expired.
Pablo Salgado came around
to cross home plate for the
Marlins all three times he got


on base. Zach Richardson
added a pair of scores and Zach
Macias, Garrett Norris and
Rene Medina each added a run.
Gibson Haight, Jess Delgado,
J.M. Brown, Cody Ellis, Zack
Durastanti, Caleb Turner and
Lane Parks did not score.
For the Devil Rays, it was
leadoff batter Cody Helms,
Drew' McGuckin and Zach
Deuberry with two runs apiece
and Jaylon Ramirez and Eli
Crosby with one each. William
Derringer, Trey Stephens, Jus-
tin Long, Cody VanSickle, Ben
Adams and Jacob Brandeberry
were stranded.
The March 6 game was a 13-
9 win for the Rangers over the
Marlins.
Lee, Tyson, Benton, Arledge,
Badillo and Bursler were twin-
tally batters for the Rangers.
Trevor Walker added a run.
Durastanti, Macias and Sal-
gado were two-score batters for
the Marlins, with Ellis, Rich-
ardson and Delgado chipping in
with a score apiece.
In the Field 2 game on Friday,
March 7, the Devil Rays
downed the Yankees 12-9.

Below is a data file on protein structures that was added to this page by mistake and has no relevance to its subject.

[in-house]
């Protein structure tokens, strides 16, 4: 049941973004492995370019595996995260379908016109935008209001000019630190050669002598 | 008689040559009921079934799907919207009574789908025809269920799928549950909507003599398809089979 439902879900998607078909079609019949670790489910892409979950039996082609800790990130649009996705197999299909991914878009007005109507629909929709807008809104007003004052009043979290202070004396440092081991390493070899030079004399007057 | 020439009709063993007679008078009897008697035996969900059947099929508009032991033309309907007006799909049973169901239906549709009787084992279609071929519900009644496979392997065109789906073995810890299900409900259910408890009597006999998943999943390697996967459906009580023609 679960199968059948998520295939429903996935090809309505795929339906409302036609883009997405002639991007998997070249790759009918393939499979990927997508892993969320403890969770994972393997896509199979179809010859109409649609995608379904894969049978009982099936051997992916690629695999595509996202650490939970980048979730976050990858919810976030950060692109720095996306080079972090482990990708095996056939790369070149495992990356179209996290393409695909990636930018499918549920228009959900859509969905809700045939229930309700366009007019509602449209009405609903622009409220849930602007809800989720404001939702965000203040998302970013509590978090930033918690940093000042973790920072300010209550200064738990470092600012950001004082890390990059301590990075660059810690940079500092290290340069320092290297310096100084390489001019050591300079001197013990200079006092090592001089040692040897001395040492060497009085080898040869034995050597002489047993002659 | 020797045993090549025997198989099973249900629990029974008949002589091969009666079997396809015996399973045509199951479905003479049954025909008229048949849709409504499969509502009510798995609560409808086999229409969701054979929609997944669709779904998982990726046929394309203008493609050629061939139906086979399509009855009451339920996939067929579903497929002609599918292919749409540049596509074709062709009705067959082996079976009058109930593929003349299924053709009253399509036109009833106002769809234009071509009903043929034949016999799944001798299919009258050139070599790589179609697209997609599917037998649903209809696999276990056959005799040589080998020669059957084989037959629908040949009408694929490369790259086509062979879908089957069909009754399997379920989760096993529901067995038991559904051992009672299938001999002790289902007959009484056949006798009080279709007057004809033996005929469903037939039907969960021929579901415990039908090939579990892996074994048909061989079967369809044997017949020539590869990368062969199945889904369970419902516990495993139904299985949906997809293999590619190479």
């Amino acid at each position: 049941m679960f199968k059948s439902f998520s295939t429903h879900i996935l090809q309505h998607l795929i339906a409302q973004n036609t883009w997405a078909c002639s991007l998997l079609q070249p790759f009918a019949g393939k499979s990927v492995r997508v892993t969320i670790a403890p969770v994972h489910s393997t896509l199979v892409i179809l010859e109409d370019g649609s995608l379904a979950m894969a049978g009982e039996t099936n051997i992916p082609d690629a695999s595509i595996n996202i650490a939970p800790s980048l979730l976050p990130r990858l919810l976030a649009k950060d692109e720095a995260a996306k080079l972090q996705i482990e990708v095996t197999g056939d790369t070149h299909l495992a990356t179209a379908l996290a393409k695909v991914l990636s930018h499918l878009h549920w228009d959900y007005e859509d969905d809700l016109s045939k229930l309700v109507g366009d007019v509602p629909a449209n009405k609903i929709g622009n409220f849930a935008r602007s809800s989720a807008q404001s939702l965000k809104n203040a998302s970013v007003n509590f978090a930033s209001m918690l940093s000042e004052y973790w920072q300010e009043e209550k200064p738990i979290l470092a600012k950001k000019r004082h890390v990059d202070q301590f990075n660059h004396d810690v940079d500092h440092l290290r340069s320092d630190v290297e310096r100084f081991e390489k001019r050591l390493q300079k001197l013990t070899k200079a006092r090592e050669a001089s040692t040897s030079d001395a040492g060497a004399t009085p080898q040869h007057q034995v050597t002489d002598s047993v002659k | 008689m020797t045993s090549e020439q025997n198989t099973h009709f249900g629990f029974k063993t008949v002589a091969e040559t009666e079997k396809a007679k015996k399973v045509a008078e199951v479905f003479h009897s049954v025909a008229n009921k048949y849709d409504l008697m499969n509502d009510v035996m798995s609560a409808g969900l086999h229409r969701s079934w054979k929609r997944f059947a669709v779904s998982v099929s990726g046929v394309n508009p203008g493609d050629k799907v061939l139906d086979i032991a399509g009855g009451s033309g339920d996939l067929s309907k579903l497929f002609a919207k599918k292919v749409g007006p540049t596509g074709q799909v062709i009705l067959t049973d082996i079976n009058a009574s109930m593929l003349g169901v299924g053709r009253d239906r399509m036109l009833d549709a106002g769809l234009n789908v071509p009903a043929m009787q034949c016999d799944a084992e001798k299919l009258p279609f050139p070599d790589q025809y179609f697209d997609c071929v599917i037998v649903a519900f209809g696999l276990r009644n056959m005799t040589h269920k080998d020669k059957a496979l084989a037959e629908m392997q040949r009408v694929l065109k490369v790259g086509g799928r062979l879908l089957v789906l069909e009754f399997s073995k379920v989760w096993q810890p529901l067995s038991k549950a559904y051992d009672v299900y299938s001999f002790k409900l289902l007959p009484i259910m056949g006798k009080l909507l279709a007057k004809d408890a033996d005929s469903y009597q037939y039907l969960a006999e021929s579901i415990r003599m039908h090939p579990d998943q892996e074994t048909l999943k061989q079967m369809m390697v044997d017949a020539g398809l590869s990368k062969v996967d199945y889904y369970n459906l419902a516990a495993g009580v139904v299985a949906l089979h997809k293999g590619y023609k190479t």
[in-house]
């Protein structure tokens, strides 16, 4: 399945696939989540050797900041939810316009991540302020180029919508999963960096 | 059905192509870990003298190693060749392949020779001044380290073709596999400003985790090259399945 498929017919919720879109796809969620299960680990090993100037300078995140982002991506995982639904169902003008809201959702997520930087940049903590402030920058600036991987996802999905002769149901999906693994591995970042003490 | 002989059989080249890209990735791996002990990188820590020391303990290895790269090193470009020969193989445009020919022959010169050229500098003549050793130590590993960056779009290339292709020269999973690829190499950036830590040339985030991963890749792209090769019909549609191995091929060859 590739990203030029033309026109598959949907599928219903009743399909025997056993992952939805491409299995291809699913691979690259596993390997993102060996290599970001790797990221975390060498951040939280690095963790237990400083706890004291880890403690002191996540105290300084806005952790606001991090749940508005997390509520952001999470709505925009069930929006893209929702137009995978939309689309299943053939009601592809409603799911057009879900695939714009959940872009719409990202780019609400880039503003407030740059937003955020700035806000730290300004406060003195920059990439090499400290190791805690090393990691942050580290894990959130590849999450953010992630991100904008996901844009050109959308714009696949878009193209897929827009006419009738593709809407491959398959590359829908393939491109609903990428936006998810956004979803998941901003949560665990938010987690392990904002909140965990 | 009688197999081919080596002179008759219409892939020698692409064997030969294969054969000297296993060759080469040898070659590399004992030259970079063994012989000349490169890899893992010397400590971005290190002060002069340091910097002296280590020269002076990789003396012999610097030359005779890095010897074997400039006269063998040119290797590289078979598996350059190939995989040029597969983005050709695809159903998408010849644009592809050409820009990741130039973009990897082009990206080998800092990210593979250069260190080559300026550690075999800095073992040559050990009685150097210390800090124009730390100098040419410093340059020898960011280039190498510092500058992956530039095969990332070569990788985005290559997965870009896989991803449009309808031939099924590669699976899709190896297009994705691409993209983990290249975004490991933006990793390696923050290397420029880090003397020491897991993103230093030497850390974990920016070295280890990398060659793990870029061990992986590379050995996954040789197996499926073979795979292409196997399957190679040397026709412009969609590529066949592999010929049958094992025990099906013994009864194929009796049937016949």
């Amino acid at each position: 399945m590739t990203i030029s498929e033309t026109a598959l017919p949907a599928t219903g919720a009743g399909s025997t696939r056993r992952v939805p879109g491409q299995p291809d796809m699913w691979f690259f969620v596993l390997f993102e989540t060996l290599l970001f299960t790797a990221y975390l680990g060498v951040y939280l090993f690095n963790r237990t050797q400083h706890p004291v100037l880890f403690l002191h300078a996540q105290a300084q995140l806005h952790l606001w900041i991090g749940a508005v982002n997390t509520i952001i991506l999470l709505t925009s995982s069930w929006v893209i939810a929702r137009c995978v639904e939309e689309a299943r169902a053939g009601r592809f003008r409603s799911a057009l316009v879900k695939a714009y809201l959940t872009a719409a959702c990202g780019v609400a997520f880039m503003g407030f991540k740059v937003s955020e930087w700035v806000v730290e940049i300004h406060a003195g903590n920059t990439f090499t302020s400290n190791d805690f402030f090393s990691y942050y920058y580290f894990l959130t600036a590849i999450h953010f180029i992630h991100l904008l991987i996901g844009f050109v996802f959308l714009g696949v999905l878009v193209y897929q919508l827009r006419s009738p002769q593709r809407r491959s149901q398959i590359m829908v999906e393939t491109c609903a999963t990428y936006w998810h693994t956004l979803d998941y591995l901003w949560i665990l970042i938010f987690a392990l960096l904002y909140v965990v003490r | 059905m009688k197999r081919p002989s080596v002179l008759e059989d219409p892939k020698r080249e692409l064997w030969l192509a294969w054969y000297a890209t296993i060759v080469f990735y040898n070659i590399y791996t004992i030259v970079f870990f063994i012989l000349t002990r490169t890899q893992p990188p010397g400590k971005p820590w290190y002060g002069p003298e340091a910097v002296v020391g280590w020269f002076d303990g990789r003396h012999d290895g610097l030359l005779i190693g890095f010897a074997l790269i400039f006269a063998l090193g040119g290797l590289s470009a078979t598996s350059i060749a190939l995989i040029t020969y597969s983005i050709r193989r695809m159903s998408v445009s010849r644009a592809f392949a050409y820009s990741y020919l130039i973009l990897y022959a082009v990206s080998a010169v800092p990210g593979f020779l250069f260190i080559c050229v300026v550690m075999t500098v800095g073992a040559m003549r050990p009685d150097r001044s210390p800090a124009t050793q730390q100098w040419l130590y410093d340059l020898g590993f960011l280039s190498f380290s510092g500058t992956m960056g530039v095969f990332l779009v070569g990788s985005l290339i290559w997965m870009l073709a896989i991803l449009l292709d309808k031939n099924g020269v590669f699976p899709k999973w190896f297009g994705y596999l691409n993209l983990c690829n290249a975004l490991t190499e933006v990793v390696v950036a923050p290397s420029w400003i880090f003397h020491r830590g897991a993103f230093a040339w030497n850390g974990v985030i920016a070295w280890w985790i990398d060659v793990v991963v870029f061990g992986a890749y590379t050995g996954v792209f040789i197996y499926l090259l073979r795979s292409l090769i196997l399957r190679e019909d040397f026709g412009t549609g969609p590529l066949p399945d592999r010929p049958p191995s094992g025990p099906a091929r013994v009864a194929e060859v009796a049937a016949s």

Helms came around to cross
home three times for the D-
Rays. Deuberry and McGuckin
added twin tallies and Der-
ringer, Stephens, Justin Long
and Adams added a run each.
For the Yanks, it was Bryce
Hernandez and Bo Villarreal
coming around to score twice
apiece. Tyson Sutton, Adrian
Deleon, Logan Whidden,
Sammy Delatorre and Andres
Martinez each put a run on the
board. J.C. Kulig, Jacob Hebert
and Rawson Aubry didn't get to
home plate.
Meanwhile, on Field 1, the
Cardinals and Braves went
down to the wire. When time
expired, the Cardinals had won
5-4.


Laker circled the bases twice,
and Block, Rimes and Keller
made one trip to home plate for
the Cardinals.
For the Braves, it was Daniel
Obregon, Jason Alamia, Tanner
Carlton and Josh Carlton each
coming home once. Jax Ullrich,
Matt Tyson, Tony Webb. Dustin